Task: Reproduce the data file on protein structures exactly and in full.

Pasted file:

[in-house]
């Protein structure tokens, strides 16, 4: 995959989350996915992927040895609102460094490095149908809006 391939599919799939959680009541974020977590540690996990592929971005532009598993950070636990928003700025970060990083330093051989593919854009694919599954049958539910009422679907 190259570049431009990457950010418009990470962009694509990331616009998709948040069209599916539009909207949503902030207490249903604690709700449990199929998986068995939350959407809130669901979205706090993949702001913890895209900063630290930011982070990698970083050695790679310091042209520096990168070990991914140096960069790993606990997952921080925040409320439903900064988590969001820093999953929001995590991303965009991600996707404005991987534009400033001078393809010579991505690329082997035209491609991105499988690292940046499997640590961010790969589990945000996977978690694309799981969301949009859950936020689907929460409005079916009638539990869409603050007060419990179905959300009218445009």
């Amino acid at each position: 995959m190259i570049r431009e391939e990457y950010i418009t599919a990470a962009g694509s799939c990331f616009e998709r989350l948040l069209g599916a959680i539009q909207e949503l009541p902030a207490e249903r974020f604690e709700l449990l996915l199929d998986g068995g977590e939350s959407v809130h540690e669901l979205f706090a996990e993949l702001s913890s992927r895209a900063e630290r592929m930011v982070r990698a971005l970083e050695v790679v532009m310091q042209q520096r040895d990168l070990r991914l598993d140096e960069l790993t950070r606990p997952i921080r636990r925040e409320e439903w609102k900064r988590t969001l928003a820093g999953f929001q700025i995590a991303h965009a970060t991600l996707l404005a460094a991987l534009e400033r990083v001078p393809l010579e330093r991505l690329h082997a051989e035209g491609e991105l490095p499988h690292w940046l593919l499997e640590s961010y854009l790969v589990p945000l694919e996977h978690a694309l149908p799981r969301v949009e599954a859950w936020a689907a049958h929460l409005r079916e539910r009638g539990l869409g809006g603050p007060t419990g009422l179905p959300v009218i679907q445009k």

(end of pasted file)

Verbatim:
[in-house]
């Protein structure tokens, strides 16, 4: 995959989350996915992927040895609102460094490095149908809006 391939599919799939959680009541974020977590540690996990592929971005532009598993950070636990928003700025970060990083330093051989593919854009694919599954049958539910009422679907 190259570049431009990457950010418009990470962009694509990331616009998709948040069209599916539009909207949503902030207490249903604690709700449990199929998986068995939350959407809130669901979205706090993949702001913890895209900063630290930011982070990698970083050695790679310091042209520096990168070990991914140096960069790993606990997952921080925040409320439903900064988590969001820093999953929001995590991303965009991600996707404005991987534009400033001078393809010579991505690329082997035209491609991105499988690292940046499997640590961010790969589990945000996977978690694309799981969301949009859950936020689907929460409005079916009638539990869409603050007060419990179905959300009218445009």
């Amino acid at each position: 995959m190259i570049r431009e391939e990457y950010i418009t599919a990470a962009g694509s799939c990331f616009e998709r989350l948040l069209g599916a959680i539009q909207e949503l009541p902030a207490e249903r974020f604690e709700l449990l996915l199929d998986g068995g977590e939350s959407v809130h540690e669901l979205f706090a996990e993949l702001s913890s992927r895209a900063e630290r592929m930011v982070r990698a971005l970083e050695v790679v532009m310091q042209q520096r040895d990168l070990r991914l598993d140096e960069l790993t950070r606990p997952i921080r636990r925040e409320e439903w609102k900064r988590t969001l928003a820093g999953f929001q700025i995590a991303h965009a970060t991600l996707l404005a460094a991987l534009e400033r990083v001078p393809l010579e330093r991505l690329h082997a051989e035209g491609e991105l490095p499988h690292w940046l593919l499997e640590s961010y854009l790969v589990p945000l694919e996977h978690a694309l149908p799981r969301v949009e599954a859950w936020a689907a049958h929460l409005r079916e539910r009638g539990l869409g809006g603050p007060t419990g009422l179905p959300v009218i679907q445009k």